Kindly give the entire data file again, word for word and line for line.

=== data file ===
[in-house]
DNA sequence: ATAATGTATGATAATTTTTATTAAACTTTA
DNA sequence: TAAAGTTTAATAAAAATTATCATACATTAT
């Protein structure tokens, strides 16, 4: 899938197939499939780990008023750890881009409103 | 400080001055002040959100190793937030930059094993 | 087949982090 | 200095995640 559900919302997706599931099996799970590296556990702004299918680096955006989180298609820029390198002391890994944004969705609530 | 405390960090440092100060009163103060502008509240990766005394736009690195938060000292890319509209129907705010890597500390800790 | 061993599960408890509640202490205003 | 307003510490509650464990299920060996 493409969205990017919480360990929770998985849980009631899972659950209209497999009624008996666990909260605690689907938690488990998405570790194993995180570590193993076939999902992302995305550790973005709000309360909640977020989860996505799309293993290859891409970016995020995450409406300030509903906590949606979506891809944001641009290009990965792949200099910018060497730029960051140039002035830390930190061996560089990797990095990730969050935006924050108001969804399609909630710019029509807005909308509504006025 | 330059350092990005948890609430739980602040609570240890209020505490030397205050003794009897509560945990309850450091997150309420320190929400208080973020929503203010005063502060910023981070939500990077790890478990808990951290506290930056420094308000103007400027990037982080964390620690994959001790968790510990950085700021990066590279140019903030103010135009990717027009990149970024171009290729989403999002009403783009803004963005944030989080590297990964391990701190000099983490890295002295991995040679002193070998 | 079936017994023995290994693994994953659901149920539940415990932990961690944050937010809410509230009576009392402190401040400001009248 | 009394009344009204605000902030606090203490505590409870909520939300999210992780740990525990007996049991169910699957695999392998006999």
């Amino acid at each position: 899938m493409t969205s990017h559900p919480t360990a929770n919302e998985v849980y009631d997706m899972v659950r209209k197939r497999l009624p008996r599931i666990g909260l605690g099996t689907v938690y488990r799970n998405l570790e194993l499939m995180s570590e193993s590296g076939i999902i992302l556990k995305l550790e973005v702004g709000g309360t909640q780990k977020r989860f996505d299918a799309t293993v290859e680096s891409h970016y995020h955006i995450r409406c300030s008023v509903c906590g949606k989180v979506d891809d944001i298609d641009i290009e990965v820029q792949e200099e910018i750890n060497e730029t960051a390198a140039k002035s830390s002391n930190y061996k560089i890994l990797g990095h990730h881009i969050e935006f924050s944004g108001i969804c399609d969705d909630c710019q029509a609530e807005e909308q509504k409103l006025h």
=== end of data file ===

[in-house]
DNA sequence: ATAATGTATGATAATTTTTATTAAACTTTA
DNA sequence: TAAAGTTTAATAAAAATTATCATACATTAT
């Protein structure tokens, strides 16, 4: 899938197939499939780990008023750890881009409103 | 400080001055002040959100190793937030930059094993 | 087949982090 | 200095995640 559900919302997706599931099996799970590296556990702004299918680096955006989180298609820029390198002391890994944004969705609530 | 405390960090440092100060009163103060502008509240990766005394736009690195938060000292890319509209129907705010890597500390800790 | 061993599960408890509640202490205003 | 307003510490509650464990299920060996 493409969205990017919480360990929770998985849980009631899972659950209209497999009624008996666990909260605690689907938690488990998405570790194993995180570590193993076939999902992302995305550790973005709000309360909640977020989860996505799309293993290859891409970016995020995450409406300030509903906590949606979506891809944001641009290009990965792949200099910018060497730029960051140039002035830390930190061996560089990797990095990730969050935006924050108001969804399609909630710019029509807005909308509504006025 | 330059350092990005948890609430739980602040609570240890209020505490030397205050003794009897509560945990309850450091997150309420320190929400208080973020929503203010005063502060910023981070939500990077790890478990808990951290506290930056420094308000103007400027990037982080964390620690994959001790968790510990950085700021990066590279140019903030103010135009990717027009990149970024171009290729989403999002009403783009803004963005944030989080590297990964391990701190000099983490890295002295991995040679002193070998 | 079936017994023995290994693994994953659901149920539940415990932990961690944050937010809410509230009576009392402190401040400001009248 | 009394009344009204605000902030606090203490505590409870909520939300999210992780740990525990007996049991169910699957695999392998006999």
């Amino acid at each position: 899938m493409t969205s990017h559900p919480t360990a929770n919302e998985v849980y009631d997706m899972v659950r209209k197939r497999l009624p008996r599931i666990g909260l605690g099996t689907v938690y488990r799970n998405l570790e194993l499939m995180s570590e193993s590296g076939i999902i992302l556990k995305l550790e973005v702004g709000g309360t909640q780990k977020r989860f996505d299918a799309t293993v290859e680096s891409h970016y995020h955006i995450r409406c300030s008023v509903c906590g949606k989180v979506d891809d944001i298609d641009i290009e990965v820029q792949e200099e910018i750890n060497e730029t960051a390198a140039k002035s830390s002391n930190y061996k560089i890994l990797g990095h990730h881009i969050e935006f924050s944004g108001i969804c399609d969705d909630c710019q029509a609530e807005e909308q509504k409103l006025h």